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LA Office Leasing Activity Depressed As Economic Hits Keep Coming

Los Angeles

The Los Angeles office market has a long road to recovery midway through year three of the pandemic, with macroeconomic pressures, including rising interest rates and inflation, along with the threat of a recession, adding to the angst.

Plus, the streaming media and tech sectors that buoyed the office market in LA for the last few years might be on the verge of pulling back, piling on the uncertainty ahead. 

Despite some sizable leases  the largest of which was Amazon’s nearly 208K SF at Water Court in Santa Monica  leasing activity overall was down in the second quarter of this year when compared to the previous quarter, both JLL and Savills found. 

Leasing activity was just under 2.7M SF in the second quarter, down annually from 3.1M, and monthly by 20% from 3.6M, according to Savills, which cited economic uncertainty as a major contributing factor to the slowdown.

JLL found a 10% drop in leasing activity between Q1 and Q2 of this year, attributing the decrease to concerns about the economy as well as "more limited progress in getting employees back into the office," according to its report.

CRE firms all track their data differently, and many define geographic regions in different ways, which often leads to differing metrics, but the reports analyzed for this story indicated similar trends, even if the numbers weren't precisely alike.

In its report, Savills noted that it had found “several anecdotal examples of deals falling out of contract by the end of the quarter,” mainly within the tech sector, and that other active requirements were on hold for the time being.

With hybrid workplaces still very much in effect and the larger economic uncertainty affecting the entire country, the LA office market is likely to be a tenant’s market “for the foreseeable future,” Savills said in its report.  

Kastle Systems' Back to Work Barometer for the week ending July 13 found that occupancy at 50 buildings across LA was 41.8%  below the 44.1% national average and not even half of pre-pandemic levels. 

Not only did leasing slow but the amount of available sublease space grew, hitting record levels by some counts. 

According to Savills, sublease space in the second quarter rose to 9M SF, a significant step up from 8.5M at the same time in 2021. 

Transwestern, which measures the sublease supply as a percent of the overall market, clocked the metric at 1.9%, an “all-time high,” the firm’s report noted. Transwestern Research Manager Thomas Galvin said pre-pandemic, sublease space averaged roughly 1%. By JLL’s count, sublease space was higher, up to about 4.3% of the total market.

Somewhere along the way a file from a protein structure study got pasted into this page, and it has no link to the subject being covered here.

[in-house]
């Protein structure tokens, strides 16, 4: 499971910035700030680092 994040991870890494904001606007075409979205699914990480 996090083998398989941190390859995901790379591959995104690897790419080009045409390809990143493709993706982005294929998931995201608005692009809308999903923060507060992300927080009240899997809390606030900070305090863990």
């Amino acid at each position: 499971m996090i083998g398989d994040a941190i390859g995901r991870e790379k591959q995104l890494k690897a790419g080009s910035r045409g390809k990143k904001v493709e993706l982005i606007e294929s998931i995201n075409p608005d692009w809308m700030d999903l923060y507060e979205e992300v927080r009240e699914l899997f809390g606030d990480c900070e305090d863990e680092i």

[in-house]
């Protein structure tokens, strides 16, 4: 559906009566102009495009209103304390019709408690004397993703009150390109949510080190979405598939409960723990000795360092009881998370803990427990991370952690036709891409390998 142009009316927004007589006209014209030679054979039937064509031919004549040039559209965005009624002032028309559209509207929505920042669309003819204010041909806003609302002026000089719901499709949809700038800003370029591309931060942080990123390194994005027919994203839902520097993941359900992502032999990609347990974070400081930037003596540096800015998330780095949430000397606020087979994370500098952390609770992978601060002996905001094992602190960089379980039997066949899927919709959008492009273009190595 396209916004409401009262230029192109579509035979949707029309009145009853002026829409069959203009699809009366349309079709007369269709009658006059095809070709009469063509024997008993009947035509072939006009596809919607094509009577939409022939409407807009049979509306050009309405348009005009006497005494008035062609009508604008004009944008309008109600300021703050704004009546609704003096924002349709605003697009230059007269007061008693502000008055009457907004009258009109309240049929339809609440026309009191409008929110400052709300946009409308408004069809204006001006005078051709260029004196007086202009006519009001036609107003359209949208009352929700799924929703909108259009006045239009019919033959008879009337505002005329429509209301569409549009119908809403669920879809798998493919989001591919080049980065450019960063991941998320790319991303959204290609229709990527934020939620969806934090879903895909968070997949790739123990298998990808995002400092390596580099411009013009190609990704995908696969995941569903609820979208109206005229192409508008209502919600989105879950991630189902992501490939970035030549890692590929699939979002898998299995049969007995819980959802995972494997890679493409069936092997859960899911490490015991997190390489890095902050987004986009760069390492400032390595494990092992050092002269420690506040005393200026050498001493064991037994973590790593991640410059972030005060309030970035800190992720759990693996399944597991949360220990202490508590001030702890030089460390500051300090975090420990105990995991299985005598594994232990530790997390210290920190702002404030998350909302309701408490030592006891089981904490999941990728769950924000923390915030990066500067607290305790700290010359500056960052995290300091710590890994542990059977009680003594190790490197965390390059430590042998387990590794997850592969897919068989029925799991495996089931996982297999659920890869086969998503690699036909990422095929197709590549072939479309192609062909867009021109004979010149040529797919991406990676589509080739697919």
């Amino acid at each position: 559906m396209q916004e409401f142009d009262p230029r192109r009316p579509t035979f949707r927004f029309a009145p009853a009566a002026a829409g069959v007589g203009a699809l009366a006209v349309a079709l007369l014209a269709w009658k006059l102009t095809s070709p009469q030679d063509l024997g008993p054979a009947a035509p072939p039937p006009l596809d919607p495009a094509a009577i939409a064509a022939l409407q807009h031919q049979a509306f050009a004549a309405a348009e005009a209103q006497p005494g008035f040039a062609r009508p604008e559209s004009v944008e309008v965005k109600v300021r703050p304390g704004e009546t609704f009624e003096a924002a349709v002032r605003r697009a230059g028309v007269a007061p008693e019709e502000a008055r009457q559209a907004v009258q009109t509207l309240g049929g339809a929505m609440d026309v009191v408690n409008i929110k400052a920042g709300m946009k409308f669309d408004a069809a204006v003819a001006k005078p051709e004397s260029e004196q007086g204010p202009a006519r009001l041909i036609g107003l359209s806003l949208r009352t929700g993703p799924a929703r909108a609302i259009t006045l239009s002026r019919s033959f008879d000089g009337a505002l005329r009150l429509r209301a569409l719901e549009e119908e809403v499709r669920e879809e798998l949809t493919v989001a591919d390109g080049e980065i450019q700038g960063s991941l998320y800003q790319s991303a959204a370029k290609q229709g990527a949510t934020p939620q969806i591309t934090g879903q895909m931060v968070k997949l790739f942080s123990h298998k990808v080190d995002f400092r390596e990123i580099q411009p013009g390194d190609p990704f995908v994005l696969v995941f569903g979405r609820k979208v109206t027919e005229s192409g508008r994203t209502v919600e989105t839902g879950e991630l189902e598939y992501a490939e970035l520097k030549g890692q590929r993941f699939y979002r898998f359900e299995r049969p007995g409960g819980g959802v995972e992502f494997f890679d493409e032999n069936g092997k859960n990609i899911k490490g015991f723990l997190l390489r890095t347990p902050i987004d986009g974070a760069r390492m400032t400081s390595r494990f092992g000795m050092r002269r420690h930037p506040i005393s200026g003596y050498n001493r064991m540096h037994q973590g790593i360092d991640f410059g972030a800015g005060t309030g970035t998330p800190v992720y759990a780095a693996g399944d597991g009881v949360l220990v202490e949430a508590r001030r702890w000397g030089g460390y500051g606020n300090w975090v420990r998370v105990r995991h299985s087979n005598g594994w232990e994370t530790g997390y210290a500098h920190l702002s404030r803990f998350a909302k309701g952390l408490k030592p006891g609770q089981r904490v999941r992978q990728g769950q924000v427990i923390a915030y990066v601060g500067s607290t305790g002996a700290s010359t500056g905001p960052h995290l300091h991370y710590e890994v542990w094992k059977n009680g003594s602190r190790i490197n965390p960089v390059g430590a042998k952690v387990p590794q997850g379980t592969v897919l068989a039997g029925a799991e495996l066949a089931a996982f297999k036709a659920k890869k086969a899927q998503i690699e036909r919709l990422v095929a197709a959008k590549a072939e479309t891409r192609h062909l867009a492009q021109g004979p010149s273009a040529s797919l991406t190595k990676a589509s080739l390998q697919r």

Galvin said he sees a preference on the part of both landlords and tenants for shorter-term deals, and that sublease space might be more attractive to tenants looking for a place they can move into quickly and occupy for a short time. 

“If you're anticipating the market to change, either going up or back to normal or going down, you don't necessarily want to lock in a longer-term deal if what you're thinking is, this is just a short-term dislocation,” Galvin said. 

But Soto said that he’s seeing sublease space just sit on the market, which is worrisome.  

“It’s something to watch very closely,” he said. 

Looking ahead, all eyes seemed to be on the tech and streaming media sector  a slice of the CRE occupier pie that once dominated the quarterly lists of top leases. 

“One of the things we're hearing is that some tech startups that would normally be out in the market being very aggressive and taking space … they're not making those office leasing decisions like they would have six months ago or a year ago,” Soto said. 

This quarter, the roster of top leases a more representative mix, including financial services firms and retailers.

Netflix’s belt-tightening, which included layoffs and putting up at least 180K SF of office space for sublease   has many watching to see whether its competitors could follow suit. 

“One of the bright spots over [the last two years] has been companies like Netflix, Amazon and Apple taking a lot of space, most notably in Culver City, which has remained one of the most active office markets,” Galvin said.

It’s too early to say what the implications of this heavy-hitting sector pumping the brakes could be, but some early effects have already appeared. 

“The free-spending land grab that has characterized the content wars over the pandemic are over. The next stage involves shoring up resources and ensuring long-term profitability, often by trimming jobs and putting active real estate requirements on hold,” the Transwestern report said.

For everything you need to know about the Los Angeles office market, attend Bisnow's Los Angeles Office Market Outlook on July 26.